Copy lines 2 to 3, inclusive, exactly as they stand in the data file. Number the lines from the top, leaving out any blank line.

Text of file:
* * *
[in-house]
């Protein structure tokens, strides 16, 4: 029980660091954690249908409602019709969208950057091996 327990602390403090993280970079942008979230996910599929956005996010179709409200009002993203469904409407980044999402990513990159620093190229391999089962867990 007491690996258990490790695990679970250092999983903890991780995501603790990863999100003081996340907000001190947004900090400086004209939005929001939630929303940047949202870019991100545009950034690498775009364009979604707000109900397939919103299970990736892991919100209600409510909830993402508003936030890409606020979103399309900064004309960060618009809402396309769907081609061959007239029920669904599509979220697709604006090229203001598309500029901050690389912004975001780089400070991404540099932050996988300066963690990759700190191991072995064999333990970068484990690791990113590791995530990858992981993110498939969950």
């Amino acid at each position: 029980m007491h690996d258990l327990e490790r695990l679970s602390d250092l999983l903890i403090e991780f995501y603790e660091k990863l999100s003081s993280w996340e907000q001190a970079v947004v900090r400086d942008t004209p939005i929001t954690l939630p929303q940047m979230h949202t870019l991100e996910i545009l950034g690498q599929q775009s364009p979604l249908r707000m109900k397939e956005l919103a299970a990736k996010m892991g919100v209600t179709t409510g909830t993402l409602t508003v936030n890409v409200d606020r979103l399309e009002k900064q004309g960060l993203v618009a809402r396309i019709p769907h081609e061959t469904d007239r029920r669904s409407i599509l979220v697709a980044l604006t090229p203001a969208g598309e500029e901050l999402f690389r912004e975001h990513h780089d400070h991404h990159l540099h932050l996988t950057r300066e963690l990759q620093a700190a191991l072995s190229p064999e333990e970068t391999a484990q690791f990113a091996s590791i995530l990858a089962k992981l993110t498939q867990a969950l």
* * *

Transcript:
């Protein structure tokens, strides 16, 4: 029980660091954690249908409602019709969208950057091996 327990602390403090993280970079942008979230996910599929956005996010179709409200009002993203469904409407980044999402990513990159620093190229391999089962867990 007491690996258990490790695990679970250092999983903890991780995501603790990863999100003081996340907000001190947004900090400086004209939005929001939630929303940047949202870019991100545009950034690498775009364009979604707000109900397939919103299970990736892991919100209600409510909830993402508003936030890409606020979103399309900064004309960060618009809402396309769907081609061959007239029920669904599509979220697709604006090229203001598309500029901050690389912004975001780089400070991404540099932050996988300066963690990759700190191991072995064999333990970068484990690791990113590791995530990858992981993110498939969950």
């Amino acid at each position: 029980m007491h690996d258990l327990e490790r695990l679970s602390d250092l999983l903890i403090e991780f995501y603790e660091k990863l999100s003081s993280w996340e907000q001190a970079v947004v900090r400086d942008t004209p939005i929001t954690l939630p929303q940047m979230h949202t870019l991100e996910i545009l950034g690498q599929q775009s364009p979604l249908r707000m109900k397939e956005l919103a299970a990736k996010m892991g919100v209600t179709t409510g909830t993402l409602t508003v936030n890409v409200d606020r979103l399309e009002k900064q004309g960060l993203v618009a809402r396309i019709p769907h081609e061959t469904d007239r029920r669904s409407i599509l979220v697709a980044l604006t090229p203001a969208g598309e500029e901050l999402f690389r912004e975001h990513h780089d400070h991404h990159l540099h932050l996988t950057r300066e963690l990759q620093a700190a191991l072995s190229p064999e333990e970068t391999a484990q690791f990113a091996s590791i995530l990858a089962k992981l993110t498939q867990a969950l």